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August 14, 2008
Re: The Death of D. (Was Tango vs Phobos)
Sean Kelly Wrote:

> Steven Schveighoffer wrote:
> > "Walter Bright" wrote
> >> Lars Ivar Igesund wrote:
> >>> Walter Bright wrote:
> >>>> I have explained this to the main Tango developers on multiple
> >>>> occasions. It is their right and privilege to license Tango as they see
> >>>> fit, and I respect that and so have not spoken out on it before. But in
> >>>> this thread I am being cast as a roadblock, which I feel is a little
> >>>> unfair, so I will loosen my tongue and speak up a bit :-)
> >>> And we have on equally many occasions told you that the code you need is
> >>> available. :)
> >> I respectfully disagree. The Tango team has stopped short of providing a 
> >> license to use the Tango code in Phobos with a reciprocal agreement that 
> >> allows it to be distributed under the Phobos license. I also cannot accept 
> >> something vague, it has to be explicit.
> >>
> >> I've dealt with lawyers many times, and spelling it out directly and 
> >> explicitly avoids a lot of future potential problems. Furthermore, if 
> >> Phobos has a wishy-washy legal pedigree, corporate lawyers will not buy 
> >> off on allowing D to be used in their companies.
> >>
> >> This issue must be settled in advance of looking at Tango, not after the 
> >> fact.
> > 
> > The BSD license of Tango is here 
> > http://www.dsource.org/projects/tango/wiki/BSDLicense
> > The license of Phobos is here 
> > http://www.dsource.org/projects/phobos/browser/trunk/phobos/phoboslicense.txt
> > 
> > These license texts are almost identical.  Both say that you can freely 
> > distribute the library in source or binary form, as long as you retain the 
> > license.  Two differences I see.  One, the Phobos license requires you to 
> > identify if you have changed the file.  Two, the Phobos license is more lax 
> > on requiring acknowledgement for binaries.  But you can't claim you wrote 
> > the binary completely without giving acknowledgement (at least, that's my 
> > interpretation).
> 
> This documentation requirement for binaries is why Tango adopted a dual 
> license scheme.  In prior jobs I'd never be able to get a corporate 
> lawyer to approve the use of a library containing such a requirement, 
> and I wanted to be able to use Tango at work someday :-)
> 
> > From Tango's camp, the Phobos license is very similar, couldn't you allow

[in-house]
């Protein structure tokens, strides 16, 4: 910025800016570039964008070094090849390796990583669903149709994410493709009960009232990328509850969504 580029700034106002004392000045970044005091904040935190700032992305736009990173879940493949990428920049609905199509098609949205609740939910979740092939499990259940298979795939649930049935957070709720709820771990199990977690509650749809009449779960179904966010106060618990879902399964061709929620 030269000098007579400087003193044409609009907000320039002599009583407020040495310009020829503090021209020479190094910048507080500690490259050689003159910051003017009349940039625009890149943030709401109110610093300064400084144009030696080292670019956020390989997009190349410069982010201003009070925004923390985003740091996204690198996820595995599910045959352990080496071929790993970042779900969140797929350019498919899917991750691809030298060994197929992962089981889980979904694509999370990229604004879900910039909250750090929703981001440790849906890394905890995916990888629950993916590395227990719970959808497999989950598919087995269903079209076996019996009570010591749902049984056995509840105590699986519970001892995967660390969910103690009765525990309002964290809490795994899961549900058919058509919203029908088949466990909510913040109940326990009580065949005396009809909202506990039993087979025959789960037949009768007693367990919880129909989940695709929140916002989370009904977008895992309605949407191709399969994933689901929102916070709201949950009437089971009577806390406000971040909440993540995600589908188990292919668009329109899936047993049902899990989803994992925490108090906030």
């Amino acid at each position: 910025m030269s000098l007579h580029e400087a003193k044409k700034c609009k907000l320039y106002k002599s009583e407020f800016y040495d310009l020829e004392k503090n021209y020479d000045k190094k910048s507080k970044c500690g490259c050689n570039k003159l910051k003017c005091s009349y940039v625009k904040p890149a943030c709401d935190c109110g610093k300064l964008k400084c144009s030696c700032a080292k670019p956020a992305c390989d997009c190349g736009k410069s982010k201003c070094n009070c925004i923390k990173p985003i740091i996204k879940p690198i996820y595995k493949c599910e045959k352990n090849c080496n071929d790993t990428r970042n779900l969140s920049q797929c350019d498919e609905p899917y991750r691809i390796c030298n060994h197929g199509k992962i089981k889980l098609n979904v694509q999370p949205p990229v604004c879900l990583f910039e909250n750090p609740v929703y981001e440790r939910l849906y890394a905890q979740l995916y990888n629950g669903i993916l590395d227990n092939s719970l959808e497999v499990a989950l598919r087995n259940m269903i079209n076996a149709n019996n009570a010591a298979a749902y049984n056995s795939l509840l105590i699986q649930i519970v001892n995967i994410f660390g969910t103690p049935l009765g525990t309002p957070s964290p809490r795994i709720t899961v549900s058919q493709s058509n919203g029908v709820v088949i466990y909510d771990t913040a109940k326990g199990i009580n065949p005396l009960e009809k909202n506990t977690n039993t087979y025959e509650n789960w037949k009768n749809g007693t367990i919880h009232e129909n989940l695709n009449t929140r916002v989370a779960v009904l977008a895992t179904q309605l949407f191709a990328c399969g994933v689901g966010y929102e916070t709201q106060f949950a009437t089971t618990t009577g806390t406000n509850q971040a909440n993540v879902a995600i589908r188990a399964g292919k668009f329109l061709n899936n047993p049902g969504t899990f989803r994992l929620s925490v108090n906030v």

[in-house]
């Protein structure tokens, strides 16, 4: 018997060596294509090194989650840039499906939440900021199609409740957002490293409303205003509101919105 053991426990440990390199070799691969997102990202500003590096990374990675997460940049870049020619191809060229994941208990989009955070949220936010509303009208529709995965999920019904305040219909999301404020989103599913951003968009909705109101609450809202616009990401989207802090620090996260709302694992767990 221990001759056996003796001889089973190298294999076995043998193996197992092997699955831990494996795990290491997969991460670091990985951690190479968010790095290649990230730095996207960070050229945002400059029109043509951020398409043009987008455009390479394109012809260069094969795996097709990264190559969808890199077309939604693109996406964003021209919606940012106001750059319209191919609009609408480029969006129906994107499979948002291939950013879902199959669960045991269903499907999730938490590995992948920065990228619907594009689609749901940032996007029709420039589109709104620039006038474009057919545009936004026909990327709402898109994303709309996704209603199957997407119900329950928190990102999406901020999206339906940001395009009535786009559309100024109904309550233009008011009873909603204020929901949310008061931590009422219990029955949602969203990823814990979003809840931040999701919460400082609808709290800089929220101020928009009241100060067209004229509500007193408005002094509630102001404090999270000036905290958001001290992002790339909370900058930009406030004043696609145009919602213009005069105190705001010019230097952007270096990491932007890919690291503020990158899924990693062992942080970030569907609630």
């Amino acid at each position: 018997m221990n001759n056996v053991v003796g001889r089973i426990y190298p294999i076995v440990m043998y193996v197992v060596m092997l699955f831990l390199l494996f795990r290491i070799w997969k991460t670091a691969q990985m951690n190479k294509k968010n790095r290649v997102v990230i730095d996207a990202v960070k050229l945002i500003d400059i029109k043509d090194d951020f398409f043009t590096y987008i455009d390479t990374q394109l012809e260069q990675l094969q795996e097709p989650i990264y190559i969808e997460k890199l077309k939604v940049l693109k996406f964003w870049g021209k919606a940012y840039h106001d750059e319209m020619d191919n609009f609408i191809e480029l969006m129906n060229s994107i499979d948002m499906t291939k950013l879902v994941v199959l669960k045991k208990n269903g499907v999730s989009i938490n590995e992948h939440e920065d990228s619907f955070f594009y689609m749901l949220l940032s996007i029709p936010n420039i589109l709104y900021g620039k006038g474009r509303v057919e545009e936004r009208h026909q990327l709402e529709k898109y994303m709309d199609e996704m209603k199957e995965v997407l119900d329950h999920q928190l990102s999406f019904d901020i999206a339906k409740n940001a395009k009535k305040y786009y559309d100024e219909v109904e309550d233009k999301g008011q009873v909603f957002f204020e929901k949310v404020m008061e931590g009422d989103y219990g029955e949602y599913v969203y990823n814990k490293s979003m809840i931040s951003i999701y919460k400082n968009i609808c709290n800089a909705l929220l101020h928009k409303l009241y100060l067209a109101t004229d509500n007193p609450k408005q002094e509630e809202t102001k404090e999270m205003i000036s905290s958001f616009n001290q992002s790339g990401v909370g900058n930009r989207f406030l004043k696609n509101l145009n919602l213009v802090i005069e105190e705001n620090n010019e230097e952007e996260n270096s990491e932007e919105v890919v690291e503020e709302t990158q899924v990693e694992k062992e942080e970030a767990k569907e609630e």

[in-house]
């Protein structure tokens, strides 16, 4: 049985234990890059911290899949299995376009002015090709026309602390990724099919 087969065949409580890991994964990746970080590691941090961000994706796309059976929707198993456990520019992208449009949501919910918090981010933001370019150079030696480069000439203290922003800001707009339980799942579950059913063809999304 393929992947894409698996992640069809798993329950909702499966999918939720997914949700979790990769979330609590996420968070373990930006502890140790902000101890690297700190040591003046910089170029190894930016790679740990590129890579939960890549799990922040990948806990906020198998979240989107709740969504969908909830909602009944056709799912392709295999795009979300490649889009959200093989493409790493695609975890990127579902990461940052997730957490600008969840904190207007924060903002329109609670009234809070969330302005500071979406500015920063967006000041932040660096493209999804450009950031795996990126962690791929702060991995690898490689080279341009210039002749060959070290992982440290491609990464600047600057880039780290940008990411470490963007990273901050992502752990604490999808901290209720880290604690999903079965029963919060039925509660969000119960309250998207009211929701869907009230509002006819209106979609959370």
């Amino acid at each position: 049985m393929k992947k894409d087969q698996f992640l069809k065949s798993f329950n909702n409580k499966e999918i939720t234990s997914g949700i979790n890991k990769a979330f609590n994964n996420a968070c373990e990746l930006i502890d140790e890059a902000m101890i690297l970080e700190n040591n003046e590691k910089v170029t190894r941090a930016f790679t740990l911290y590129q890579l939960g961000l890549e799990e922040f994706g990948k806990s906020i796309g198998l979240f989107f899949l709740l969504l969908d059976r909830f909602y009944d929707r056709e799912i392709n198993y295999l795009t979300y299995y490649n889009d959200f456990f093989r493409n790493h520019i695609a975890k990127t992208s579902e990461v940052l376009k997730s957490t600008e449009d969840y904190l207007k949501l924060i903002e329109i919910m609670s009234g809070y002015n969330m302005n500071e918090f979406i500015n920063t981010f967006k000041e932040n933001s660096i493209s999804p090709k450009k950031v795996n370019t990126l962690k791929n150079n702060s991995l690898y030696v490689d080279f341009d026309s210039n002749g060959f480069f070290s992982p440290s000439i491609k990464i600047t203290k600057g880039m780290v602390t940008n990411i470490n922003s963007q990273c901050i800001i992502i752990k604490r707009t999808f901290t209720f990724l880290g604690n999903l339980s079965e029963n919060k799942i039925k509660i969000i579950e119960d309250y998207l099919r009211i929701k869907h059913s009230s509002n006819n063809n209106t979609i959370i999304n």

> > licensing the runtime under the Phobos license as well?  I can't see how it 
> > would hurt, the Phobos license is only slightly more restrictive, but still 
> > is in the same spirit of the BSD license.  The one thing it lacks is an 
> > absolute requirement for acknowledgement in binary form, but it is required 
> > if you claim authorship of software or distribute in source form.  So nobody 
> > can go around claiming they wrote Tango, but if they claim any authorship of 
> > anything, Tango must be there.
> 
> Releasing code into the public domain relinquishes any right to claim 
> authorship as well.  I provided permission for Walter to use the runtime 
> code as PD anyway, with the request that Phobos, at least, mention me as 
> the author / contributor as appropriate.  But I think it's asking a lot 
> that other Tango contributors do the same... particularly when all their 
> contributions are user code.  If this permission were given, Walter 
> could quite legally take all of Tango, relabel it as Phobos and 
> distribute it as his own.  Not that I expect him to, but it would be 
> within his rights to do so.
> 
> 
> Sean

I'm not an active participant in this thread, but I'm a anxious reader and hoping all gets decided here and now. Probaly It will be best to create a topic just to solve the little things between phobos and tango people that concern the general user.

I just have one comment are you sure that once something is released to public domain "...relinquishes any right to claim  authorship as well.", because here in Portugal everything that is done by a person is automatically protected as belonging to him. Registering the work and other things like patents (patents probably have other stuff but not relevant to my point) just help to garanty proof that it was made by that person. But unless it's specified otherwise no one can touch anything someone did. 

But what really relate to what you said is that, the only thing the author cannot do is denie autorship. If he made it, it's his, he can sell, give away everything (like the right to be used in any way, by anyone) except the right to be the author. It's called a undeniable "moral" right. And it just seems such a universal right that I repeat my question are you sure that authorship can be just given up?

This is to Walter now... it seems Tango coders would be willing to share Tango if they were to be quoted as authors of that piece of code, independently of the license used (sorry if I misunderstood). So I ask Walter if that is the only thing asked, does it still cause any troubles?

Sorry for the english.
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